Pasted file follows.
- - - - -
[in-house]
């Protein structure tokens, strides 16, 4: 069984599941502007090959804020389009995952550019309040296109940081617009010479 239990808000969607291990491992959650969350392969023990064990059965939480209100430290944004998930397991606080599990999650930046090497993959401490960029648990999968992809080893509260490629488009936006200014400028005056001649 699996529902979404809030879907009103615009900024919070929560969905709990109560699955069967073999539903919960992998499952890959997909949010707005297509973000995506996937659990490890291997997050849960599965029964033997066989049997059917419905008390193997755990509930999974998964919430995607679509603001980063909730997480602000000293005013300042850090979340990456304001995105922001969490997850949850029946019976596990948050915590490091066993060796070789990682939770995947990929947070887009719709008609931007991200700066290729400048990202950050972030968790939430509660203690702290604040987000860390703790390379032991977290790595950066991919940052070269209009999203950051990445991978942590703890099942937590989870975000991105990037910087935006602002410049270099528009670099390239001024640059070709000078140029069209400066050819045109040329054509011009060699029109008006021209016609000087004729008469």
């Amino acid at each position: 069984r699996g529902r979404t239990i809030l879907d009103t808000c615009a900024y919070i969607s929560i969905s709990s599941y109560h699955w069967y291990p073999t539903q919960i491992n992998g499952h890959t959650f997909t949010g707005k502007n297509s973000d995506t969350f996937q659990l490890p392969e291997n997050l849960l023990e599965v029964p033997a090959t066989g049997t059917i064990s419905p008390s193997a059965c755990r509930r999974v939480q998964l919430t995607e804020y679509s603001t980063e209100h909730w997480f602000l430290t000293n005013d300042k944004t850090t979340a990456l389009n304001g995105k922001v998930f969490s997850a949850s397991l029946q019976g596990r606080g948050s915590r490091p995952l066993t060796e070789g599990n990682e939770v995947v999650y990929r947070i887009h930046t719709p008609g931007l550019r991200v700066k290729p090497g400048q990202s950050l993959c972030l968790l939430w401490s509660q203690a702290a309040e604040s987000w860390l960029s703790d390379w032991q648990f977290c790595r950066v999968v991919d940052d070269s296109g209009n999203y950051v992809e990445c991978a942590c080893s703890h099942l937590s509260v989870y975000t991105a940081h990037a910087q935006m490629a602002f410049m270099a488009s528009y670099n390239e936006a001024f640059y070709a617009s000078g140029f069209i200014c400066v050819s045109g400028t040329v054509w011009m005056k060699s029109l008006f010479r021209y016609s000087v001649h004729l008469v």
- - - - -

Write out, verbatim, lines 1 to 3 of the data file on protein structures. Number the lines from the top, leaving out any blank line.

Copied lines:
[in-house]
């Protein structure tokens, strides 16, 4: 069984599941502007090959804020389009995952550019309040296109940081617009010479 239990808000969607291990491992959650969350392969023990064990059965939480209100430290944004998930397991606080599990999650930046090497993959401490960029648990999968992809080893509260490629488009936006200014400028005056001649 699996529902979404809030879907009103615009900024919070929560969905709990109560699955069967073999539903919960992998499952890959997909949010707005297509973000995506996937659990490890291997997050849960599965029964033997066989049997059917419905008390193997755990509930999974998964919430995607679509603001980063909730997480602000000293005013300042850090979340990456304001995105922001969490997850949850029946019976596990948050915590490091066993060796070789990682939770995947990929947070887009719709008609931007991200700066290729400048990202950050972030968790939430509660203690702290604040987000860390703790390379032991977290790595950066991919940052070269209009999203950051990445991978942590703890099942937590989870975000991105990037910087935006602002410049270099528009670099390239001024640059070709000078140029069209400066050819045109040329054509011009060699029109008006021209016609000087004729008469």
């Amino acid at each position: 069984r699996g529902r979404t239990i809030l879907d009103t808000c615009a900024y919070i969607s929560i969905s709990s599941y109560h699955w069967y291990p073999t539903q919960i491992n992998g499952h890959t959650f997909t949010g707005k502007n297509s973000d995506t969350f996937q659990l490890p392969e291997n997050l849960l023990e599965v029964p033997a090959t066989g049997t059917i064990s419905p008390s193997a059965c755990r509930r999974v939480q998964l919430t995607e804020y679509s603001t980063e209100h909730w997480f602000l430290t000293n005013d300042k944004t850090t979340a990456l389009n304001g995105k922001v998930f969490s997850a949850s397991l029946q019976g596990r606080g948050s915590r490091p995952l066993t060796e070789g599990n990682e939770v995947v999650y990929r947070i887009h930046t719709p008609g931007l550019r991200v700066k290729p090497g400048q990202s950050l993959c972030l968790l939430w401490s509660q203690a702290a309040e604040s987000w860390l960029s703790d390379w032991q648990f977290c790595r950066v999968v991919d940052d070269s296109g209009n999203y950051v992809e990445c991978a942590c080893s703890h099942l937590s509260v989870y975000t991105a940081h990037a910087q935006m490629a602002f410049m270099a488009s528009y670099n390239e936006a001024f640059y070709a617009s000078g140029f069209i200014c400066v050819s045109g400028t040329v054509w011009m005056k060699s029109l008006f010479r021209y016609s000087v001649h004729l008469v």